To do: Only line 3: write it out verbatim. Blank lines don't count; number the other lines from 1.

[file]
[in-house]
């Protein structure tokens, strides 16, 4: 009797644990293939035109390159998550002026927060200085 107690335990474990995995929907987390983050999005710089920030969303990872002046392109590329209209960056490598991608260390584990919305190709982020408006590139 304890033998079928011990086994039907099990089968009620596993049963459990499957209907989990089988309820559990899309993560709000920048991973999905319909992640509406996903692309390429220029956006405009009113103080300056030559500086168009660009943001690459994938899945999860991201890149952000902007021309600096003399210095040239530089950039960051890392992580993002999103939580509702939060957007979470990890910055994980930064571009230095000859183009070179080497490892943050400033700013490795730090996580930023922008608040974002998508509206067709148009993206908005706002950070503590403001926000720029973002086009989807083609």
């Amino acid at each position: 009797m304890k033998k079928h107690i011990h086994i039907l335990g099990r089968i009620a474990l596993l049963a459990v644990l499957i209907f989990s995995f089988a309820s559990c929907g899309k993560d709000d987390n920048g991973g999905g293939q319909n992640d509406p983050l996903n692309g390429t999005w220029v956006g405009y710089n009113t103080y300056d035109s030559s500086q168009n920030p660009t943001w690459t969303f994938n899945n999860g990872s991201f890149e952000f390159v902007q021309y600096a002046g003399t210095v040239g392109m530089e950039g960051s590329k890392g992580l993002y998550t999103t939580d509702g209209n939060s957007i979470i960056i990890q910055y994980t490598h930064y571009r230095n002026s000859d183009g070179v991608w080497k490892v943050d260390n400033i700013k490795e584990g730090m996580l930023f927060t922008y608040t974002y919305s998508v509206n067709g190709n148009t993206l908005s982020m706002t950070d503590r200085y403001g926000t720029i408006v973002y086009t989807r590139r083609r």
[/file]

């Amino acid at each position: 009797m304890k033998k079928h107690i011990h086994i039907l335990g099990r089968i009620a474990l596993l049963a459990v644990l499957i209907f989990s995995f089988a309820s559990c929907g899309k993560d709000d987390n920048g991973g999905g293939q319909n992640d509406p983050l996903n692309g390429t999005w220029v956006g405009y710089n009113t103080y300056d035109s030559s500086q168009n920030p660009t943001w690459t969303f994938n899945n999860g990872s991201f890149e952000f390159v902007q021309y600096a002046g003399t210095v040239g392109m530089e950039g960051s590329k890392g992580l993002y998550t999103t939580d509702g209209n939060s957007i979470i960056i990890q910055y994980t490598h930064y571009r230095n002026s000859d183009g070179v991608w080497k490892v943050d260390n400033i700013k490795e584990g730090m996580l930023f927060t922008y608040t974002y919305s998508v509206n067709g190709n148009t993206l908005s982020m706002t950070d503590r200085y403001g926000t720029i408006v973002y086009t989807r590139r083609r």